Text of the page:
Joe Saul-Sehy has some hard-won personal knowledge about personal finance. He's dug himself out of credit card debt and continues to offer a personal, far-ranging perspective on personal finance both on his site Stacking Benjamins and his fascinating podcast of the same name.
He spoke with us about managing your finances the right way.
Why do you think there was, and still is, such a taboo around talking about money?
I don't know, but it's frustrating. Part of me believes (from my time as a financial advisor) that it's because we all stink with money, so it's fine by us if we don't talk about it. However, studies show that people who DO talk about money are more successful. They have better marriages, keep a better budget and are generally better off.
As a former financial planner, what are some common mistakes you run across?
The biggest ones I ran across were pretty common: People don't start with the end in mind. They're so busy chasing strategies that they forget to start off with the question, "What will this goal cost?" and work from there. It's actually easier than we collectively make it. Second, we make emotional decisions about money, debt and investing. It's amazing how really brilliant people will make objective, logical decisions for a company all day and then make personal financial decisions based on rules of thumb and how they feel at the moment. If you were a business, you'd probably fire yourself!
What are some of the challenges in money management people don't anticipate?
I don't think people take insurance seriously enough. One guy told me he was "a really safe skier." That wasn't going to go well.... I'd start with disability coverage and make sure you're adequately covered, then look at life insurance.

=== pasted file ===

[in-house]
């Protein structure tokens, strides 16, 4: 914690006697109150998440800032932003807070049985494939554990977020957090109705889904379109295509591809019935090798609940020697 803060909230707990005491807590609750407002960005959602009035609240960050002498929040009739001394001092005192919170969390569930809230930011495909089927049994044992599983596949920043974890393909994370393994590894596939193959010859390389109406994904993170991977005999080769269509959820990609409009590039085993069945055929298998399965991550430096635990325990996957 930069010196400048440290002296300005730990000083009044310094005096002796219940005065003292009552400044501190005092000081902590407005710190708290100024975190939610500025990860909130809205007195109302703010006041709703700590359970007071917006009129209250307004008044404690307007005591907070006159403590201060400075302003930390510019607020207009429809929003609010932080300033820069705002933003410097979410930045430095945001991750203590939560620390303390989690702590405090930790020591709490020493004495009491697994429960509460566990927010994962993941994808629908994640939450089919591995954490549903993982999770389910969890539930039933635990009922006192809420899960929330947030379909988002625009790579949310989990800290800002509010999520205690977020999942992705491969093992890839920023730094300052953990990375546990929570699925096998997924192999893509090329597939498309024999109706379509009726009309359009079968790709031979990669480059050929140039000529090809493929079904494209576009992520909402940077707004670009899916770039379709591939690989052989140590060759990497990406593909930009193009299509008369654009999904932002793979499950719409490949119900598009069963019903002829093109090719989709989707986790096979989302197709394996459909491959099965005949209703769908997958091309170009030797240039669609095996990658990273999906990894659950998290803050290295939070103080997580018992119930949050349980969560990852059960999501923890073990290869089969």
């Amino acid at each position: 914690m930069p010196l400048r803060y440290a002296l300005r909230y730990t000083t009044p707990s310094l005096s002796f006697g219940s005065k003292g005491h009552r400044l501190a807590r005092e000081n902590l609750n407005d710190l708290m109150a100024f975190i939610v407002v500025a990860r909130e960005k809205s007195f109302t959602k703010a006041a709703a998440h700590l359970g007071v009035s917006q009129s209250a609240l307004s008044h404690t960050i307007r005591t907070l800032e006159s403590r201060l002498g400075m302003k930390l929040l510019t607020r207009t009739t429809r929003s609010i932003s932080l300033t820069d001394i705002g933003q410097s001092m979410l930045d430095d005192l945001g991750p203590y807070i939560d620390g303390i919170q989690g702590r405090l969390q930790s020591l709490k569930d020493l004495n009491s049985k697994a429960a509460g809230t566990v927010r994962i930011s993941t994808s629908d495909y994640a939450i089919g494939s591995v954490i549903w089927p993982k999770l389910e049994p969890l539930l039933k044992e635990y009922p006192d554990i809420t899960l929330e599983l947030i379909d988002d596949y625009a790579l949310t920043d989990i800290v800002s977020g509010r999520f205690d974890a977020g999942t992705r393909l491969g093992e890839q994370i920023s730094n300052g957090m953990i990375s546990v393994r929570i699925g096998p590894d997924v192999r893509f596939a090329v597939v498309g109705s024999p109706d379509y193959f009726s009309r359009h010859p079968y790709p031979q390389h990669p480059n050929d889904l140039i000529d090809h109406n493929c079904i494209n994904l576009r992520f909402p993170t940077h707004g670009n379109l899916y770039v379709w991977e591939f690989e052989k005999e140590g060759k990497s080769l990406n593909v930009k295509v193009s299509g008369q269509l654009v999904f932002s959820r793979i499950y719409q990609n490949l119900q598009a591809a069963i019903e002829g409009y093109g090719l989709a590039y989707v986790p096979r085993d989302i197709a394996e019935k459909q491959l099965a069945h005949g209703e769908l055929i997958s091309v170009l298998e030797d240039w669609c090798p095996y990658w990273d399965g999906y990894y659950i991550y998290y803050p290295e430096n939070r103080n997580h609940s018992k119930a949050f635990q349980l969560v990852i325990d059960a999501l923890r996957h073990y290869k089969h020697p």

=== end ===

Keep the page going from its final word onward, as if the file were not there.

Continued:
What's a way to save money that a lot of people completely miss?
Here's my favorite hack. Most people can't save because any money left in their checking account after payday gets eaten away with stuff that "comes up." It seems to me that stuff comes up because there's money in the checking account. So here's what you do: Change your direct deposit to your savings account, then ask your bank to help you set up automatic "paychecks" to yourself from that account over to your checking account, based on the amount you need to pay your bills. All the extra money isn't easily available anymore...and is automatically saved in your savings account. It's amazing how well that hack worked for people. The key is in keeping that money separated from your checking account. This strategy makes it really easily to naturally accumulate money. As that savings builds, move it over to mutual funds, exchange traded funds, etc. Maybe use it to fund your Roth IRA. Whatever.
When you get a windfall, what's the first thing you should do with it?
Ha! My favorite question, and one we all wish would happen to us. First, I'd put the money somewhere far away where I couldn't touch it so I didn't make a stupid decision, then I'd sit on it for a couple months. I'd then list what was really important to me long term and try to find ways to build that pile of money into a bigger one.
Most people go out and buy depreciating assets with windfalls...things like jet skis or cars. My question would be, "How can I use this smaller amount of money to build an even bigger one?" If you think that way, you wouldn't buy a jet ski. You'd buy a business.
If you had a chance to talk to your younger self, what advice would you share?
Don't be so eager to get into debt. I applied for (and received) an American Express card within a couple months of starting college. By the time my freshman year was over, I'd completely ruined my credit. Build assets and try to ignore debt products as much as possible. You don't want to owe other people money.